Anticipated Growth Strategy for Our Energy Segment

We are presently in the midst of our marketing efforts for our GasPT Inferential Natural Gas Monitoring Device, VE technology products, and other product and integrated solutions. Our strategy includes:

 

For GasPT, our strategy has been to identify the large gas utility companies who would most likely provide opportunities for batch sales rather than single unit sales. This approach has focused strongly on the United Kingdom, Europe and North America. The Company will continue its efforts in those areas.

 

We will continue identifying prospects for our GasPT technology in the Asian markets.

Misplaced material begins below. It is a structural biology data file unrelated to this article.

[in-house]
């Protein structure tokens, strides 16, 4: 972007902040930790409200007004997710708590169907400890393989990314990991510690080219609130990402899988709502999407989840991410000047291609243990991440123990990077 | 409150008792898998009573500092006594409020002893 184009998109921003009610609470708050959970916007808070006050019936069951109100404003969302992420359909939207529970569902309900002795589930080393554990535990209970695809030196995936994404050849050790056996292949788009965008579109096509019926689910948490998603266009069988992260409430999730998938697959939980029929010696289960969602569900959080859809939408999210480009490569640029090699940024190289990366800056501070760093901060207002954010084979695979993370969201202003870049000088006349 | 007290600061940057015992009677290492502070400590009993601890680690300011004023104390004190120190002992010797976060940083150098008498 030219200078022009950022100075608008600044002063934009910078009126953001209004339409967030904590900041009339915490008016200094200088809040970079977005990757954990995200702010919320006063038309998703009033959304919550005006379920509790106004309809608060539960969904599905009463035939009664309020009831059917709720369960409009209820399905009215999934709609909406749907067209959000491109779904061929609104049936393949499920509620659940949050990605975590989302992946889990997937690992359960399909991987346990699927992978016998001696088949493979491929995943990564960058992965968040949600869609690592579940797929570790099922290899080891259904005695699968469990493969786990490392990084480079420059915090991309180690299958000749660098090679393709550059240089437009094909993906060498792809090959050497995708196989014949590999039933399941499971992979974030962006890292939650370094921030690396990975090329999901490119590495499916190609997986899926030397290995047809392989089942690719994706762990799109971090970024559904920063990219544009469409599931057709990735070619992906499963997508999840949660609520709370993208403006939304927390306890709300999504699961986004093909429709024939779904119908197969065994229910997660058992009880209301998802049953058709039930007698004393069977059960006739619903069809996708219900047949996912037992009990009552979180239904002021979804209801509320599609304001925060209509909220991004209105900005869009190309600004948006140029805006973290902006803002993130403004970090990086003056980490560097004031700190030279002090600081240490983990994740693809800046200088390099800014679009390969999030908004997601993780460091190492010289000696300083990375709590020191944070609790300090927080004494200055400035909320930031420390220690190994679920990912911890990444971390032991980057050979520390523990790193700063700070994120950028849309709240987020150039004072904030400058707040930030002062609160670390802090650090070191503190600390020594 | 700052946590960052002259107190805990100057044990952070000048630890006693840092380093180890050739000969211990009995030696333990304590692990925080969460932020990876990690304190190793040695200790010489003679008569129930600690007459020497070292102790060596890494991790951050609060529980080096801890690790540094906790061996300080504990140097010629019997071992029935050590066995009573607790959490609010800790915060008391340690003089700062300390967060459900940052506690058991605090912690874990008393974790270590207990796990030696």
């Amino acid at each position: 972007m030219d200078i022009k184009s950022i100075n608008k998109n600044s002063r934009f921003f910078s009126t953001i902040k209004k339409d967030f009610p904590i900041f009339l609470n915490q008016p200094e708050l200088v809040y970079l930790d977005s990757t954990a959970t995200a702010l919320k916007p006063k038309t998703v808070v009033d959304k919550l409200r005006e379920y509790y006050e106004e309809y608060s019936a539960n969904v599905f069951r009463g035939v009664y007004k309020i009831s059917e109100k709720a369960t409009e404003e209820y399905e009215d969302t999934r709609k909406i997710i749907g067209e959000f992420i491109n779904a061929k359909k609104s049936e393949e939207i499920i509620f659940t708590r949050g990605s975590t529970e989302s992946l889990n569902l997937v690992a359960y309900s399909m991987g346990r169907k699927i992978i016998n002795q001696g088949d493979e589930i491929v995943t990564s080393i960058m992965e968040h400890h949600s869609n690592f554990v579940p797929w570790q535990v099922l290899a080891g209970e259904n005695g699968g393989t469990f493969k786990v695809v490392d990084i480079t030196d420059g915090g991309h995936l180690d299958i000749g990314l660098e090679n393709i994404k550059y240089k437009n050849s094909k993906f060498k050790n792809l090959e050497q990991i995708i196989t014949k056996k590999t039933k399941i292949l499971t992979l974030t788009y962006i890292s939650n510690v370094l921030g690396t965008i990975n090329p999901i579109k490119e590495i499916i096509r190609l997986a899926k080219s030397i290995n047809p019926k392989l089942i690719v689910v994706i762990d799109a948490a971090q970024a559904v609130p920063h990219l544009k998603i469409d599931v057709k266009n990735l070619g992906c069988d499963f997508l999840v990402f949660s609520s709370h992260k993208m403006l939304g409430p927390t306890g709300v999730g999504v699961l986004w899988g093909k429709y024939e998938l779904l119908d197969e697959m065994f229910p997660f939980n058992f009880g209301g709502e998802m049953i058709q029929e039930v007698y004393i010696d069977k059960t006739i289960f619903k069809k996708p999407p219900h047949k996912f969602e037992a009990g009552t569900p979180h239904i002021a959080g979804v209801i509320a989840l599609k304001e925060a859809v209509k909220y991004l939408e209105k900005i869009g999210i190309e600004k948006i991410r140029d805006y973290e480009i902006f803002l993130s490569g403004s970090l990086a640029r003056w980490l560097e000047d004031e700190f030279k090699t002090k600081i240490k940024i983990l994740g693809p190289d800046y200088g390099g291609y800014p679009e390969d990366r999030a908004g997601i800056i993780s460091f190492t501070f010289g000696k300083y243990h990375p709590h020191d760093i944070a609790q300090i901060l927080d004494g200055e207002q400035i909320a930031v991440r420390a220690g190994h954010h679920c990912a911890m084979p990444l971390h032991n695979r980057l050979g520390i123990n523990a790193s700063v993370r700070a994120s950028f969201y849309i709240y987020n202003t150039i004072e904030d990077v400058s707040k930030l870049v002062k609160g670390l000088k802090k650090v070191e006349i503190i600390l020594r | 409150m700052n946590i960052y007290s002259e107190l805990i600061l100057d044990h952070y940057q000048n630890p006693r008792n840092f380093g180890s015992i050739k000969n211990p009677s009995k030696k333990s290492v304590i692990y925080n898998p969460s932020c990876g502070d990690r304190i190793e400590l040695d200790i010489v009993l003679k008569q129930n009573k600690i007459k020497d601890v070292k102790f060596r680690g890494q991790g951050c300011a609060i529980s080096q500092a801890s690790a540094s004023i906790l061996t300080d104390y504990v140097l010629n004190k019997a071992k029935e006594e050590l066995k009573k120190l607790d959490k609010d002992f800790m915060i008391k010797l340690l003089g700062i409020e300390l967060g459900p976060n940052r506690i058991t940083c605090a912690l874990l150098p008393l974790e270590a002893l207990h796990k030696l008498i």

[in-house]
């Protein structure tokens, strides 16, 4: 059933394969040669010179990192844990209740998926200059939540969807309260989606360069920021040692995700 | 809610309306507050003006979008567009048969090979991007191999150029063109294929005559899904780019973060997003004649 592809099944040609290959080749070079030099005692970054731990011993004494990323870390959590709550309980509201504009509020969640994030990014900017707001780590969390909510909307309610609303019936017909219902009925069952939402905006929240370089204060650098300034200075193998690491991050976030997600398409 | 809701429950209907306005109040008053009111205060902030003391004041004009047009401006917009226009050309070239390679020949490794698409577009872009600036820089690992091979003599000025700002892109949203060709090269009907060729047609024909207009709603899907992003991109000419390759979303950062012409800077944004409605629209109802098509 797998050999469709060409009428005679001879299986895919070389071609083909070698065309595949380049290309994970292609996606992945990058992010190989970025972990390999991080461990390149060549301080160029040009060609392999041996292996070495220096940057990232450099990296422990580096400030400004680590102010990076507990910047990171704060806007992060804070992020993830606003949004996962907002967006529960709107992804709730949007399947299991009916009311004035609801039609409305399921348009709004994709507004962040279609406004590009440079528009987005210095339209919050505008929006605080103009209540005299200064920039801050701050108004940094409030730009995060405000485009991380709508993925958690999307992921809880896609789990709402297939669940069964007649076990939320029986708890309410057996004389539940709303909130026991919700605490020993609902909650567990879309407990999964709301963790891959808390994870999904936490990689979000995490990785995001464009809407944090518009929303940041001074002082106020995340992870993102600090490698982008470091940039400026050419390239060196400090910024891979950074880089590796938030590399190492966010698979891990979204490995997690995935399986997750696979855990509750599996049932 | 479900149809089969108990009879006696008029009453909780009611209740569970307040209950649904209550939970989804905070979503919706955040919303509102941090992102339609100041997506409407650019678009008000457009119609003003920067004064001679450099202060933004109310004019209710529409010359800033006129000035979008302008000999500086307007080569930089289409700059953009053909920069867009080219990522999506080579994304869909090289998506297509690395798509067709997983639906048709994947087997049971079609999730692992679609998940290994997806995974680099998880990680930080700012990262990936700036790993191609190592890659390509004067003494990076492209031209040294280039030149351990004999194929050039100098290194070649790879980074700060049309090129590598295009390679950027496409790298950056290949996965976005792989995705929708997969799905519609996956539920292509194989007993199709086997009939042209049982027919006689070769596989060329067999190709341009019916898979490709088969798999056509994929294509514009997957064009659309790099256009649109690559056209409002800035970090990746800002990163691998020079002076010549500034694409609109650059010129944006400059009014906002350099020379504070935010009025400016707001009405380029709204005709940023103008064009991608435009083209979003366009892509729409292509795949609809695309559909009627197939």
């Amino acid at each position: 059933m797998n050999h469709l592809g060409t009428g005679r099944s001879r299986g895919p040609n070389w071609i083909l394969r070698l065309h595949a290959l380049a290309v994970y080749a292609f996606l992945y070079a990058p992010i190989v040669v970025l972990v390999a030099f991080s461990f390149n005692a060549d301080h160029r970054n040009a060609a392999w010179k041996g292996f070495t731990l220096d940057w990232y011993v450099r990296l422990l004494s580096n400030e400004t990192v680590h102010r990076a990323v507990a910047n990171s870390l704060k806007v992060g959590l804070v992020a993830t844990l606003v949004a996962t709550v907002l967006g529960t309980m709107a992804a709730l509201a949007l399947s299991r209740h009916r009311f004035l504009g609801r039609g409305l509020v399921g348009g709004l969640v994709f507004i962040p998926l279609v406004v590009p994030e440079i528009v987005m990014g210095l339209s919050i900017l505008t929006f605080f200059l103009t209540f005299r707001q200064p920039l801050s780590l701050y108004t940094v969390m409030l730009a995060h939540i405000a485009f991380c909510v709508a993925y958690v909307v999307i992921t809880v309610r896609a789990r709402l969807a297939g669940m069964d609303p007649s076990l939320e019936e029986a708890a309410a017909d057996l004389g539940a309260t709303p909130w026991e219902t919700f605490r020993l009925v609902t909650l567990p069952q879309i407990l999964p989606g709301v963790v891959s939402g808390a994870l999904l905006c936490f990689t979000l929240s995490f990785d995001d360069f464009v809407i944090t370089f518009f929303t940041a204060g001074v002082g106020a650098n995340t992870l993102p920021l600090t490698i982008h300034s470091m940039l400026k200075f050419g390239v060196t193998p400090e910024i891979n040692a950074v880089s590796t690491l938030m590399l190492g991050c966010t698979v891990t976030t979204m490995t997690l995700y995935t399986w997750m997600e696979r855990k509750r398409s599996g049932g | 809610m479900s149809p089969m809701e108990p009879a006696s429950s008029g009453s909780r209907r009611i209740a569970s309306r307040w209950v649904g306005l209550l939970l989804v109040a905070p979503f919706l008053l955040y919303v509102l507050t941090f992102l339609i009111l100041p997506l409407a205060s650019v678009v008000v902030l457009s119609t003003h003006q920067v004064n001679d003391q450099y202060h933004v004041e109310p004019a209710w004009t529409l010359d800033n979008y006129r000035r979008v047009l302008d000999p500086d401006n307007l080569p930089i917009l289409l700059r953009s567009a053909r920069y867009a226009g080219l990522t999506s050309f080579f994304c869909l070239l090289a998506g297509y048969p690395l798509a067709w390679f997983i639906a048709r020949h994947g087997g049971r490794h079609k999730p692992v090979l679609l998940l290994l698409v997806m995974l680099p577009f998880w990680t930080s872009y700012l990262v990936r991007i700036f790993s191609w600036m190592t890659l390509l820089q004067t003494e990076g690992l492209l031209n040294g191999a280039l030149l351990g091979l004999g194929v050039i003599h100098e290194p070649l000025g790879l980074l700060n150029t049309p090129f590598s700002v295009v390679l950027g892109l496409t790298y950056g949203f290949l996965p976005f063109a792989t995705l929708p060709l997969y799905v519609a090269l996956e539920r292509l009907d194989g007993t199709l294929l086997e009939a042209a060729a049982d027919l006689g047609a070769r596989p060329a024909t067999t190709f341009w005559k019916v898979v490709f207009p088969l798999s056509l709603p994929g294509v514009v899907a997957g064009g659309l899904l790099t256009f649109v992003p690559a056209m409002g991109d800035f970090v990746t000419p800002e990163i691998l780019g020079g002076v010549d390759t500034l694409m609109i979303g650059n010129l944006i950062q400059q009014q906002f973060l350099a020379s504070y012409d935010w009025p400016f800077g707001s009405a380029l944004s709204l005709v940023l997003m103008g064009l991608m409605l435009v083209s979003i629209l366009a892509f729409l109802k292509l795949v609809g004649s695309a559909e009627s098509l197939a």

Beyond this, our strategy is based on identification of the main geographic locations for liquefied natural gas importation (pipelines and terminals), mixing and blending points and strategic locations for security of supply strategies, which can be current or planned pipelines and import terminals where additional gas quality monitoring may be required.

 

Orbital continues to develop new integrated solutions, promote existing technologies, and increase customer relationships.

 

The Company will continue to identify opportunities to utilize the unique VE Technology beyond the existing product offering, with a focus on gas sampling, thermowells, and trace element sampling applications.

 

We signed an exclusive distribution agreement for our GasPT technology with an Italian company, SOCRATE s.p.a., for sales, marketing, distribution and service of our GasPT gas metering device for Italy and North Africa, including Libya and Tunisia.